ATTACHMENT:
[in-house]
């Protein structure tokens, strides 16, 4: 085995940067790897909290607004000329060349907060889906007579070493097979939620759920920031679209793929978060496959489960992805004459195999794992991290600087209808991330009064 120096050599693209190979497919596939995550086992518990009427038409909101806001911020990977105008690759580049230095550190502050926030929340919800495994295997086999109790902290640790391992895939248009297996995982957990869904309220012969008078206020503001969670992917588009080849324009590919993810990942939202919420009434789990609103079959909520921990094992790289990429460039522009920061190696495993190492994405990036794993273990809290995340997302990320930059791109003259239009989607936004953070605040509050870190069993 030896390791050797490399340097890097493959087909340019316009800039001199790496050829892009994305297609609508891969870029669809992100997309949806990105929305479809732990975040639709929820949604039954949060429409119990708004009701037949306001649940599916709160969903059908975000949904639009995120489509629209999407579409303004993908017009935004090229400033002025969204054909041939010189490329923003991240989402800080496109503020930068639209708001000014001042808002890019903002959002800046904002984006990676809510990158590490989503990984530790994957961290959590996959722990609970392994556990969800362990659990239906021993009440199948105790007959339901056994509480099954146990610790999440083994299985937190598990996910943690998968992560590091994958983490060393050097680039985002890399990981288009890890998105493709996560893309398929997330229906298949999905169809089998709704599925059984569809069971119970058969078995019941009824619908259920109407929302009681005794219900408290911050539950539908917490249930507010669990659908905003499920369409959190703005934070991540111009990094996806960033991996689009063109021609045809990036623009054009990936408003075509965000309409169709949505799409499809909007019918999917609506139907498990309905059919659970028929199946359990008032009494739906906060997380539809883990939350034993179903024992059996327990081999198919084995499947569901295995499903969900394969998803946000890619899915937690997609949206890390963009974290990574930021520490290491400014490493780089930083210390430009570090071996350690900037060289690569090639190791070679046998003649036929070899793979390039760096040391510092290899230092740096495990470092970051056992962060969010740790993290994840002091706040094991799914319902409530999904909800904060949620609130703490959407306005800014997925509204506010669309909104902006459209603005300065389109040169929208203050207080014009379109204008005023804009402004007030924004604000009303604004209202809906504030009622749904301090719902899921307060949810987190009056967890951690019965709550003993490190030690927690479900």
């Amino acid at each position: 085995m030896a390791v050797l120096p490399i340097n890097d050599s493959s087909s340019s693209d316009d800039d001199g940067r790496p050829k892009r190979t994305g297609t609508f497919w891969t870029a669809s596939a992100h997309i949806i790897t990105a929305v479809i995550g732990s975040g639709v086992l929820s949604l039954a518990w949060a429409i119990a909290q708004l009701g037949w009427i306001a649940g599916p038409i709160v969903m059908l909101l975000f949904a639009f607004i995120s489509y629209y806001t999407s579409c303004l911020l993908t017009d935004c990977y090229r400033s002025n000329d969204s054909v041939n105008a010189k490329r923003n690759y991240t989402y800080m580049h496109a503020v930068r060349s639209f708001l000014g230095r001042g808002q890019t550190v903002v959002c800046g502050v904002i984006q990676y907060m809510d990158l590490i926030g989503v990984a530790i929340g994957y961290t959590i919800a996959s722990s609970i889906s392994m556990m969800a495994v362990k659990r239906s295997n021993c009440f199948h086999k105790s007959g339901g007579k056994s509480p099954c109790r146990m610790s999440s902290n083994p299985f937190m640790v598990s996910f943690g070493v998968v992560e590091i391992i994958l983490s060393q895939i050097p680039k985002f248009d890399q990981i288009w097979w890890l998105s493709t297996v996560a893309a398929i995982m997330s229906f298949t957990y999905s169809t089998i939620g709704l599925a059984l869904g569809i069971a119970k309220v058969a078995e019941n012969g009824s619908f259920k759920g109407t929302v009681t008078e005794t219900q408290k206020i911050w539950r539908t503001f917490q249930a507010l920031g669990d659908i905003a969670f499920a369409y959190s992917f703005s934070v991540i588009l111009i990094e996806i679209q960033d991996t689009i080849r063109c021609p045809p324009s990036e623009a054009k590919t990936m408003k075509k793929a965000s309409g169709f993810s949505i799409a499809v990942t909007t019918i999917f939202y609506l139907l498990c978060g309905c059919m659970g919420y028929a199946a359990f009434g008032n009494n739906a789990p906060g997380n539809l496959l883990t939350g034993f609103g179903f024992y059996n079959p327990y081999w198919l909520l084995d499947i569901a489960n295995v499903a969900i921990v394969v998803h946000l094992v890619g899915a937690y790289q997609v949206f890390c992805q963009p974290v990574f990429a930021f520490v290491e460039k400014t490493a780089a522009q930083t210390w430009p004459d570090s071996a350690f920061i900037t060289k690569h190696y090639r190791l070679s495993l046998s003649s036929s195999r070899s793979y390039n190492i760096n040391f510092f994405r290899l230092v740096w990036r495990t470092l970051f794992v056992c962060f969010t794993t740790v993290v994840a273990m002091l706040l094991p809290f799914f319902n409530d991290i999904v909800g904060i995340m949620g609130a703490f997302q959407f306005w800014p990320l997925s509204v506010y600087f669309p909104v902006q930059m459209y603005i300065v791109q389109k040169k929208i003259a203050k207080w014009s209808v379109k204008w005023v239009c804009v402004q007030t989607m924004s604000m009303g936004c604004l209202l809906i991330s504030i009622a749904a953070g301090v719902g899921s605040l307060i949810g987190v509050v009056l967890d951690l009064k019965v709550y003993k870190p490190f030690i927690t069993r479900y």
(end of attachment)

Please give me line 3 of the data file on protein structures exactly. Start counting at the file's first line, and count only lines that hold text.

């Amino acid at each position: 085995m030896a390791v050797l120096p490399i340097n890097d050599s493959s087909s340019s693209d316009d800039d001199g940067r790496p050829k892009r190979t994305g297609t609508f497919w891969t870029a669809s596939a992100h997309i949806i790897t990105a929305v479809i995550g732990s975040g639709v086992l929820s949604l039954a518990w949060a429409i119990a909290q708004l009701g037949w009427i306001a649940g599916p038409i709160v969903m059908l909101l975000f949904a639009f607004i995120s489509y629209y806001t999407s579409c303004l911020l993908t017009d935004c990977y090229r400033s002025n000329d969204s054909v041939n105008a010189k490329r923003n690759y991240t989402y800080m580049h496109a503020v930068r060349s639209f708001l000014g230095r001042g808002q890019t550190v903002v959002c800046g502050v904002i984006q990676y907060m809510d990158l590490i926030g989503v990984a530790i929340g994957y961290t959590i919800a996959s722990s609970i889906s392994m556990m969800a495994v362990k659990r239906s295997n021993c009440f199948h086999k105790s007959g339901g007579k056994s509480p099954c109790r146990m610790s999440s902290n083994p299985f937190m640790v598990s996910f943690g070493v998968v992560e590091i391992i994958l983490s060393q895939i050097p680039k985002f248009d890399q990981i288009w097979w890890l998105s493709t297996v996560a893309a398929i995982m997330s229906f298949t957990y999905s169809t089998i939620g709704l599925a059984l869904g569809i069971a119970k309220v058969a078995e019941n012969g009824s619908f259920k759920g109407t929302v009681t008078e005794t219900q408290k206020i911050w539950r539908t503001f917490q249930a507010l920031g669990d659908i905003a969670f499920a369409y959190s992917f703005s934070v991540i588009l111009i990094e996806i679209q960033d991996t689009i080849r063109c021609p045809p324009s990036e623009a054009k590919t990936m408003k075509k793929a965000s309409g169709f993810s949505i799409a499809v990942t909007t019918i999917f939202y609506l139907l498990c978060g309905c059919m659970g919420y028929a199946a359990f009434g008032n009494n739906a789990p906060g997380n539809l496959l883990t939350g034993f609103g179903f024992y059996n079959p327990y081999w198919l909520l084995d499947i569901a489960n295995v499903a969900i921990v394969v998803h946000l094992v890619g899915a937690y790289q997609v949206f890390c992805q963009p974290v990574f990429a930021f520490v290491e460039k400014t490493a780089a522009q930083t210390w430009p004459d570090s071996a350690f920061i900037t060289k690569h190696y090639r190791l070679s495993l046998s003649s036929s195999r070899s793979y390039n190492i760096n040391f510092f994405r290899l230092v740096w990036r495990t470092l970051f794992v056992c962060f969010t794993t740790v993290v994840a273990m002091l706040l094991p809290f799914f319902n409530d991290i999904v909800g904060i995340m949620g609130a703490f997302q959407f306005w800014p990320l997925s509204v506010y600087f669309p909104v902006q930059m459209y603005i300065v791109q389109k040169k929208i003259a203050k207080w014009s209808v379109k204008w005023v239009c804009v402004q007030t989607m924004s604000m009303g936004c604004l209202l809906i991330s504030i009622a749904a953070g301090v719902g899921s605040l307060i949810g987190v509050v009056l967890d951690l009064k019965v709550y003993k870190p490190f030690i927690t069993r479900y």